One of the interesting things about SAFe is how it has evolved over the years. The story there is very interesting. More so than any other framework that I’ve witnessed, SAFe has very definitely changed since its beginnings through what it has become today. For example, early on, it didn’t have the levels of work that it does today, and certainly the terminology has evolved. Furthermore, many of the roles have been added and changed. To a very real degree, things like DevOps and Continuous Integration and deployment have been added as well. These new additions were nowhere to be found in the early years of SAFe.
So, all of this is to say that SAFe has evolved in terms of its framework and structure quite dramatically from its early beginnings. And in fact, it continues to do so, which is what I find so beneficial about it. Furthermore, the way that we perform certain ceremonies in SAFe has changed. For instance, a good example of this change is how we prepare for and run a PI planning event. Originally, PI planning was a very quick event. You oriented the teams in a SAFe for Teams workshop and then right after that, you started PI Planning with no other preparation than that. You could go from zero to SAFe PI Planning in a week. As a result, the planning event was very intense, open and collaborative. There was none of the long, drawn out planning cycles that you typically see in PI planning today.
Over time that has turned into a much more deliberate sort of event. So now PI planning typically involves months of preparation as you prepare initiatives, and features, and stories for use in the upcoming PI planning. There’s lots of review and refinement that goes along with that. But originally, PI planning wasn’t like that. Originally PI Planning was much simpler and was more similar to what you and I might think of as an Open Space event.
You can find out more about Open Space here:
An open space event is where we go into the event with what we hope is some sort of compelling theme that’s going to drive the conversation. That’s all we have to start with. We have a stakeholder who delivers that theme and tries to provide as much color and context as they can to make the theme as vivid as possible. Then everyone in the room is responsible for coming up with how they are going to address that theme. From there, we leave it up to them. In the case of a business, you might put a key deliverable or initiative forward as your driving theme. It could be a key set of features – whatever compelling idea that you believe the market needs. You put it in front of the group and then you leave it to the teams for those two days to figure out how to proceed and let them organize the work as they see fit. The teams are responsible for taking that initiative, breaking the features down, identifying the stories, working out the dependencies and planning the work. They keep track of their work by putting it up on a big wall which looks a lot like an open space marketplace. After two days, you review your plan and you are done and ready to get started.
Running PI Planning as an Open Space would have some interesting implications:
- Open Space makes it clear that anyone can contribute ideas, not just particular people in a given role. PI Planning depends on initiatives and features provided mainly by key stakeholders and product management. I think Open Space would promote a more democratic input process where teams, who often know a great deal about the business domain, would be more able to contribute their own ideas for features, etc.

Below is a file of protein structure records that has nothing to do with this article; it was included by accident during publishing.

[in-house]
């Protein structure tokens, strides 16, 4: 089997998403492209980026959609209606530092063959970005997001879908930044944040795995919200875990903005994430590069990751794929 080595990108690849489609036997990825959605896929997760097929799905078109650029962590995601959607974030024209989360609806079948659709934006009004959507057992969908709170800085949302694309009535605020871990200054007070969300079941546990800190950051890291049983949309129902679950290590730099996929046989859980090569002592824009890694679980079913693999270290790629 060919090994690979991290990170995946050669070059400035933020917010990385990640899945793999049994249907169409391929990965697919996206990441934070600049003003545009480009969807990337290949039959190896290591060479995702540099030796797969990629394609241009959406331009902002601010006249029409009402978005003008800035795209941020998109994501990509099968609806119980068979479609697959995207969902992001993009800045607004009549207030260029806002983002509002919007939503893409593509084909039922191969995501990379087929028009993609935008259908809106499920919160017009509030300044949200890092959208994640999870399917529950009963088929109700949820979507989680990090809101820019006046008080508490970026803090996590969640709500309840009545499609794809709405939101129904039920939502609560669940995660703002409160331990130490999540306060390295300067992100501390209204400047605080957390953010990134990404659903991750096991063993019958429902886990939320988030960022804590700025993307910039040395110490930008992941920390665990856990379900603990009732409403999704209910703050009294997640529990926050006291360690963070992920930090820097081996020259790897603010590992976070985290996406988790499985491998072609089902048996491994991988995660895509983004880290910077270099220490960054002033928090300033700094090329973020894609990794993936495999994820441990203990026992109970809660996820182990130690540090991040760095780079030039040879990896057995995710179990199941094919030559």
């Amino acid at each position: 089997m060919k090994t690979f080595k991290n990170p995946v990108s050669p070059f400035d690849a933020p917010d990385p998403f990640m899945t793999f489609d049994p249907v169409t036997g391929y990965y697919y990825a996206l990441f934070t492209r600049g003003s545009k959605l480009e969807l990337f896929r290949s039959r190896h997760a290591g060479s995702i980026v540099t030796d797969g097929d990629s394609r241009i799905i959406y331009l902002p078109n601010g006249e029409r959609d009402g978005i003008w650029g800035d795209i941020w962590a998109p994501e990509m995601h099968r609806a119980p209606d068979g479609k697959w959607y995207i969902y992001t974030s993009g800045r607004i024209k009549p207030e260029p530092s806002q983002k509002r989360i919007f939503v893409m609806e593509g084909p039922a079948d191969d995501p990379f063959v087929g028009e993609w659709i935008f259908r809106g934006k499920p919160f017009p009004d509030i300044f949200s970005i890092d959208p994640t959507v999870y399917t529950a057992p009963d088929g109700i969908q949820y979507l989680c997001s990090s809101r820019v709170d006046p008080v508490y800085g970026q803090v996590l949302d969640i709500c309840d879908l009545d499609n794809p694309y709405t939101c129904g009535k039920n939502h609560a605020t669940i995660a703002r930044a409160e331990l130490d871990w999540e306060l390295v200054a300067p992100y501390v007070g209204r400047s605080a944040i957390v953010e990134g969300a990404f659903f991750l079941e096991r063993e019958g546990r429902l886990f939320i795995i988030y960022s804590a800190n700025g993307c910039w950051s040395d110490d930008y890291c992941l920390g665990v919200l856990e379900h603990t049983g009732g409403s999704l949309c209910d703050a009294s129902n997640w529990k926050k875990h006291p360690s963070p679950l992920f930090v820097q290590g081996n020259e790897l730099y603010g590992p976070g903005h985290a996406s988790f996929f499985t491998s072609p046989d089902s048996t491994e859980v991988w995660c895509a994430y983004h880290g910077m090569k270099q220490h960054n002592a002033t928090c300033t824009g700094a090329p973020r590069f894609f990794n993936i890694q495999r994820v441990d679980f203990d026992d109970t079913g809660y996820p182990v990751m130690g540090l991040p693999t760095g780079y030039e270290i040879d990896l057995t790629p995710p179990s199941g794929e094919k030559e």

- Open Space has no formal collaboration structure beyond the marketplace. Wherever you meet is the “right place” whatever time is the “right time” and whoever shows up are the “right people.” That’s terrifying level of informality for most organizations, but it also opens up a great deal of freedom for those who can own their work. There are synchronization points in Open Space, like the morning and evening “news” where everyone gets to see what others have done and see changes in direction. My intuition is that I would want to spend time getting folks used to Open Space first (on other topics), before trying to substitute it for PI Planning.
- Open Space has the concepts of the “Butterfly” and the “Bumble Bee” – those people who flit from group to group, perhaps pollenating an idea or two. Even if we don’t use Open Space, I think these ideas by themselves would be useful to introduce to PI Planning.
- Open Space does not dictate the kind of work that can be done. Teams can write code, call customers, leave the room – anything that enables them to best pursue their ideas. This form of hybrid working/planning could be much more powerful than focusing exclusively on estimation and planning.
If you find that your PI Planning has become very rigid and stale, you could try using Open Space to free things up. You have the option of incorporating just a few of the elements of Open Space, or you can go “All in” and completely replace PI Planning with Open Space. Or, you could keep PI Planning, but introduce Open Space in a separate forum. There are a lot of great options here for us to explore.
- PI Planning feels stale and rigid
- You’re looking for way to foster innovation
- Replace the PI Planning with Open Space (same time commitment as PI planning, but less structure)
- Less pre-PI Planning effort
- More ownership of team direction and work
- Potentially better plans because work can be actively investigated alongside planning (due to loose Open Space structure)
Interested in more Mix-ins? Join Ron Quartel and I for a 3 day workshop on SAFe+FAST Agile. Combine the 2 to get max value from your agile transformation. It’s an opportunity to explore the latest scaled agile processes and practices with other agile innovators on May 15, 16, 17. https://bit.ly/2HXCcKD